telemedicine
Subscribe to telemedicine's Posts

Remote Care Providers Await Final New Jersey Registration and Reporting Regulations

In 2017, the New Jersey legislature passed the New Jersey Telehealth and Telemedicine Act (codified at N.J.S.A. 45:1-61 et seq.), which established registration and reporting requirements for “telemedicine and telehealth organizations.” After a multi-year wait for details regarding the registration process, the New Jersey Department of Health (NJ DOH) published a proposed rule in April 2020 that brought providers of telehealth services in New Jersey one step closer to the implementation and enforcement of the registration requirements. A final rule is expected by April 2021. New Jersey providers are also expecting the publication of a proposed rule detailing the reporting requirements for registered organizations. While the coronavirus (COVID-19) public health emergency has led many states to implement waivers and other measures to allow for the expansion of remote healthcare services within their states, telehealth and telemedicine organizations operating in...

Continue Reading

Vetting Relationships for Telemedicine Collaborations

As the telemedicine regulatory and reimbursement environment becomes more cohesive and providers and patients alike embrace technology, opportunities for telemedicine collaborations are likely to grow. Like any collaboration, finding the right partner is crucial for success, particularly at the highly-scrutinized intersection of healthcare and technology. This post explores the factors to address when evaluating service providers and vendors for your next telemedicine collaboration. Service Provider Evaluation Ask around "town" – What is the collaborator’s reputation? What independent feedback is provided in references? Determine if the service provider's stage in the organizational "life-cycle” and its affiliated relationships are the best fit for the strategic goals of your partnership (e.g. should you partner with an early-stage company or a longstanding organization?) Assess the capabilities of potential collaboration partners for meeting your...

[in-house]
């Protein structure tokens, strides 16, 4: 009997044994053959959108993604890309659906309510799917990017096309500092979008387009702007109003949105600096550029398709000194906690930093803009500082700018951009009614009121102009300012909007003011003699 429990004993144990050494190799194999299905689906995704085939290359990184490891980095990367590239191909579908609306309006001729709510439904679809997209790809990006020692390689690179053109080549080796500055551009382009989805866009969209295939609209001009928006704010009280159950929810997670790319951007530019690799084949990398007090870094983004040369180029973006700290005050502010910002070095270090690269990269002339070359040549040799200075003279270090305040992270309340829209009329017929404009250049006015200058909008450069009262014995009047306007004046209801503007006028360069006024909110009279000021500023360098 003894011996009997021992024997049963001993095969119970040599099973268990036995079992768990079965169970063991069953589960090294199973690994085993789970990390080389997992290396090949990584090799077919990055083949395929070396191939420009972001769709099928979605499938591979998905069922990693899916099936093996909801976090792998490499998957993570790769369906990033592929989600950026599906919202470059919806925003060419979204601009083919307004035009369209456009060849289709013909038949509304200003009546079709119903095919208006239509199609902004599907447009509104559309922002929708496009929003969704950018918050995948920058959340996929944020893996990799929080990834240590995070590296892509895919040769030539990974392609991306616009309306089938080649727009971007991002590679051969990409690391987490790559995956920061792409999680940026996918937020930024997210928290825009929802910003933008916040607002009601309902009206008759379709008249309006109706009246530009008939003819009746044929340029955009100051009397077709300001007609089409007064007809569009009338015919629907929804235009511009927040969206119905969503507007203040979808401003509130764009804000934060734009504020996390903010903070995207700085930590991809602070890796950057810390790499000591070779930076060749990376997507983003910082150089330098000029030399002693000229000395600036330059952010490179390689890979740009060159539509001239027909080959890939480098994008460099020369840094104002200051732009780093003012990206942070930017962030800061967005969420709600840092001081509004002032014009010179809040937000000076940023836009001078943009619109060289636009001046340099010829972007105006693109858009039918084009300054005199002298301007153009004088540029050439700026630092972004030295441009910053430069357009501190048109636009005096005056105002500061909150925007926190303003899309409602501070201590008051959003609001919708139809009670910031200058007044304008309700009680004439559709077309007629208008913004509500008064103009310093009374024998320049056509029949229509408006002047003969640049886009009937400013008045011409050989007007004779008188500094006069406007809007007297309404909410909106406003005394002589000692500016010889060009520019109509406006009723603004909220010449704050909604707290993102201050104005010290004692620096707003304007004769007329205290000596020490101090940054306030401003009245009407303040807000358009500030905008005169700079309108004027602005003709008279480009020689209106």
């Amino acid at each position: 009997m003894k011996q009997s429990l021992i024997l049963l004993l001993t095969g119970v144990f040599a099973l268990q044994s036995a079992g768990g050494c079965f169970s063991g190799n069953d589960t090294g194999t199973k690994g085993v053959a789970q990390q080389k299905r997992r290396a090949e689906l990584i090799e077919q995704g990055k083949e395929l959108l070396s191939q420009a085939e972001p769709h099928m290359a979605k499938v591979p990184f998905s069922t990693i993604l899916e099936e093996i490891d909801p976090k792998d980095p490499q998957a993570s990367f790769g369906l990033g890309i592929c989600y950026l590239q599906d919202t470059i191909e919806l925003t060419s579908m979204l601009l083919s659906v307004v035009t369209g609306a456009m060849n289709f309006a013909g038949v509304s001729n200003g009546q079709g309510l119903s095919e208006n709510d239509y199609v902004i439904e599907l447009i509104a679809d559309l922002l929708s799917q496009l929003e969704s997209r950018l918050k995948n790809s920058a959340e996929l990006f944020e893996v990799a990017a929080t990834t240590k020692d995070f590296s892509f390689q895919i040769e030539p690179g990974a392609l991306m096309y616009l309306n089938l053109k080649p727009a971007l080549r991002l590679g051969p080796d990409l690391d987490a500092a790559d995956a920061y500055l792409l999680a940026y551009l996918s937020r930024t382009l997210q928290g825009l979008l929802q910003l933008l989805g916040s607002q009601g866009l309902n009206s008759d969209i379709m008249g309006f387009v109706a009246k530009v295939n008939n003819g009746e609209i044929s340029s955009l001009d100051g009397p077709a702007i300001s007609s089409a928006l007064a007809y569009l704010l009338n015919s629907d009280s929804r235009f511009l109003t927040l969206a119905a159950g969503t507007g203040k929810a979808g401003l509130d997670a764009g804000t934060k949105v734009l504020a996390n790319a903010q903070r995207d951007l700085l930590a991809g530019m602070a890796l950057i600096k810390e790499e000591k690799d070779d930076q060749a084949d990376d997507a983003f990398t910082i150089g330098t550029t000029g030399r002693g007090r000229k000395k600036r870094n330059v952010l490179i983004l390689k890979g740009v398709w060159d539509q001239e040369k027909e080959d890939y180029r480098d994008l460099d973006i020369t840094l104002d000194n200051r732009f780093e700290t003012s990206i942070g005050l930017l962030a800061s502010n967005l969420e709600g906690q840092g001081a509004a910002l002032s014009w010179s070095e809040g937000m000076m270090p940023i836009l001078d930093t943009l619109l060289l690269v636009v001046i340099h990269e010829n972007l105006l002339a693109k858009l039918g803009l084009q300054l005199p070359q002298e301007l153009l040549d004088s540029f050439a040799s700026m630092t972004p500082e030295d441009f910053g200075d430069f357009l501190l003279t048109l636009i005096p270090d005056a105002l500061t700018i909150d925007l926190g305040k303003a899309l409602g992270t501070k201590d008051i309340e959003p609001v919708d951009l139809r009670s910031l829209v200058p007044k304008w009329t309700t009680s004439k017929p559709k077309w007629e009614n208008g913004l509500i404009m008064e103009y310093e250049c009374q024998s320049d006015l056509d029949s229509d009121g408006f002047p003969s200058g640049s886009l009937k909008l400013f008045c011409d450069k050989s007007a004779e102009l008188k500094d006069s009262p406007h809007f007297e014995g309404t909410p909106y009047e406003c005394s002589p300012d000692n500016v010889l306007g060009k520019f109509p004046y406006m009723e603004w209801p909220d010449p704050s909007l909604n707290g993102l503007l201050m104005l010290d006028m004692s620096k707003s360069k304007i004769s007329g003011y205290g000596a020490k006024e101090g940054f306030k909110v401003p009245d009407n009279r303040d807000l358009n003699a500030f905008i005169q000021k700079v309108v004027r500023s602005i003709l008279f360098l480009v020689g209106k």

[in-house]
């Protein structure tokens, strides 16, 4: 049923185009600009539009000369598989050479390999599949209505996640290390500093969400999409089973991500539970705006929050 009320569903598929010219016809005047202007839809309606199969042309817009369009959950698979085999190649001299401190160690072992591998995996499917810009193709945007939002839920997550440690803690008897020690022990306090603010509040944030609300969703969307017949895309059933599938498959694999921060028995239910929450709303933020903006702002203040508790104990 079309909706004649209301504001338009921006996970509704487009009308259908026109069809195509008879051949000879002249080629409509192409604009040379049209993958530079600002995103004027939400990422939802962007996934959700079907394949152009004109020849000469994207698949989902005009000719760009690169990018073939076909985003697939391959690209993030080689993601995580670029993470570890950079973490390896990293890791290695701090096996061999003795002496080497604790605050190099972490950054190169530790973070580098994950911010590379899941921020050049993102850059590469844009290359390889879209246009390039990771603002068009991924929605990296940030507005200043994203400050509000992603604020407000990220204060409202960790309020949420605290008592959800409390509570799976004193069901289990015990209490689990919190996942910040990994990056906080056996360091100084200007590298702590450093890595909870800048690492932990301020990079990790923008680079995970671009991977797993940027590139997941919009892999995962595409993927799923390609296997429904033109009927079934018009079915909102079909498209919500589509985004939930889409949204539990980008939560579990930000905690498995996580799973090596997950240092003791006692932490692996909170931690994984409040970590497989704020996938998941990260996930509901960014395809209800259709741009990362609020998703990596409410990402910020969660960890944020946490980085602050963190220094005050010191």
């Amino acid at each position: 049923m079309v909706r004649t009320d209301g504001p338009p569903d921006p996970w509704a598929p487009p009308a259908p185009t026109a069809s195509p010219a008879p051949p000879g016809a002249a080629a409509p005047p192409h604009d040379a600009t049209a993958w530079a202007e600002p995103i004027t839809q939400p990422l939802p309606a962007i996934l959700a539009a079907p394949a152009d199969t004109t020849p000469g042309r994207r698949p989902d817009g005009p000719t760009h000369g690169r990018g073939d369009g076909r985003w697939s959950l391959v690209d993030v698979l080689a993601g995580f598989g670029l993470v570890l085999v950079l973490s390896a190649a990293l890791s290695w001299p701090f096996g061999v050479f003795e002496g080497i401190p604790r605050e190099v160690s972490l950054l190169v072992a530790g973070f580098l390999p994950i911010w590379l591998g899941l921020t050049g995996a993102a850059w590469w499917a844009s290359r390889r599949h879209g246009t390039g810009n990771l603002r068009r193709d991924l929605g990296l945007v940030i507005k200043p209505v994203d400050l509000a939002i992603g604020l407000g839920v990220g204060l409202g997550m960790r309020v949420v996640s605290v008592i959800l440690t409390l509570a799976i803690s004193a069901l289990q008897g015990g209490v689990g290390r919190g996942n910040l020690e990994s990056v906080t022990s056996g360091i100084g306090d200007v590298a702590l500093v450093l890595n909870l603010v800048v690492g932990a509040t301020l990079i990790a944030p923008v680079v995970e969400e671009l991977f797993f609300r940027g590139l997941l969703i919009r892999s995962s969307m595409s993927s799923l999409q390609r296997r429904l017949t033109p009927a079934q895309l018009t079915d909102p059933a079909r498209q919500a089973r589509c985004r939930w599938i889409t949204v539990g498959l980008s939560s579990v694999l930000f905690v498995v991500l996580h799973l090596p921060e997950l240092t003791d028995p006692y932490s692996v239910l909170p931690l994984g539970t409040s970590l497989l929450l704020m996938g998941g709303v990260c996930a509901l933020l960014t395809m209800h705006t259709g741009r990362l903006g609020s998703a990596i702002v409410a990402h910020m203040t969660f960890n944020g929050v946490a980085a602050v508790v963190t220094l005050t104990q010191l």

Continue Reading

Telemedicine Collaborations and Partnerships: Key Considerations for Success

Telemedicine collaborations, whether between technology companies and providers, health systems and patients, or other creative partnerships we have yet to see in the industry, can present numerous benefits to our healthcare delivery system and patient outcomes. However, such collaborations present a variety of regulatory, logistical and operational concerns that should be strategically addressed from the ideation stage of the collaboration onward. Early-Stage Considerations The strategy behind the collaboration should be developed with an eye towards the duration of the relationship and the development of mutually beneficial goals and objectives that are clear and measurable. Each party should be transparent about their capabilities and strategic vision at the outset of the collaboration talks to avoid any surprises or disappointments deeper in the future. Questions for potential collaboration partners include: Is this an experimental partnership or a...

Continue Reading

DOJ Continues Telemedicine Enforcement in Q2 2019

During the second quarter of 2019, DOJ continued its focus on enforcement activity in telemedicine. As reported in prior editions of the Quarterly Roundup, telemedicine is an expanding field, causing DOJ to pay particular attention to the industry. In April 2019, DOJ indicted the owner and operator of 1stCare MD and ProfitsCentric with one count of conspiracy to pay and receive kickbacks. The defendant’s arrest and federal indictment is part of a nationwide law enforcement action, as reported in the Q1 2019 Quarterly Roundup, that targeted 24 defendants involved in alleged extensive healthcare fraud schemes focused on telemedicine and durable medical equipment (DME) marketing. These schemes allegedly resulted in losses amounting to more than $1.2 billion. The indictment alleges that from 2016 to 2019 the defendant defrauded HHS in its administration and oversight of Medicare by conspiring with others by paying and receiving kickbacks and bribes in exchange...

Continue Reading

DOJ’s Enforcement Activity Against Individuals: Acute Focus on Telemedicine